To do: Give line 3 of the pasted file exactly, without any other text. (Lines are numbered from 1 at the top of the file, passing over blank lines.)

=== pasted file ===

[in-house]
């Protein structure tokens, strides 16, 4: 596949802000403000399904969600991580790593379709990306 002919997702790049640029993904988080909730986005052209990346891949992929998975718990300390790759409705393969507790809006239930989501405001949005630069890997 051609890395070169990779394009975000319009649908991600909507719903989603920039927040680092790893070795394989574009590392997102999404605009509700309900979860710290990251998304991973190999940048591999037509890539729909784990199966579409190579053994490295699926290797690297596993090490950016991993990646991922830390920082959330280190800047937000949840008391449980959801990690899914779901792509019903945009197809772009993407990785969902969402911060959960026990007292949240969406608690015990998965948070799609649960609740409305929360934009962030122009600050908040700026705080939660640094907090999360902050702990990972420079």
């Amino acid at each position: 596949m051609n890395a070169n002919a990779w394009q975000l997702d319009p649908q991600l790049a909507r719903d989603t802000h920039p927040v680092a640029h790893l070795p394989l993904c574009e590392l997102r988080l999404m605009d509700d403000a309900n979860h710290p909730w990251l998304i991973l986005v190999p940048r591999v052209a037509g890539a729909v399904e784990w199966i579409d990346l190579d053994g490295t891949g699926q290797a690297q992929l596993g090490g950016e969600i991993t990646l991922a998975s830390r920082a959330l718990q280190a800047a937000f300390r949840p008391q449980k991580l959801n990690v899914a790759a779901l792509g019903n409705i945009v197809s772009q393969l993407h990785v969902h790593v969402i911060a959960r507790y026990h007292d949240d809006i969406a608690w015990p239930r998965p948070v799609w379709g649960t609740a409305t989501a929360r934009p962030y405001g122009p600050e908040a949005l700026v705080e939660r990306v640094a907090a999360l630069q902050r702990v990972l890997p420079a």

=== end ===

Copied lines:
């Amino acid at each position: 596949m051609n890395a070169n002919a990779w394009q975000l997702d319009p649908q991600l790049a909507r719903d989603t802000h920039p927040v680092a640029h790893l070795p394989l993904c574009e590392l997102r988080l999404m605009d509700d403000a309900n979860h710290p909730w990251l998304i991973l986005v190999p940048r591999v052209a037509g890539a729909v399904e784990w199966i579409d990346l190579d053994g490295t891949g699926q290797a690297q992929l596993g090490g950016e969600i991993t990646l991922a998975s830390r920082a959330l718990q280190a800047a937000f300390r949840p008391q449980k991580l959801n990690v899914a790759a779901l792509g019903n409705i945009v197809s772009q393969l993407h990785v969902h790593v969402i911060a959960r507790y026990h007292d949240d809006i969406a608690w015990p239930r998965p948070v799609w379709g649960t609740a409305t989501a929360r934009p962030y405001g122009p600050e908040a949005l700026v705080e939660r990306v640094a907090a999360l630069q902050r702990v990972l890997p420079a």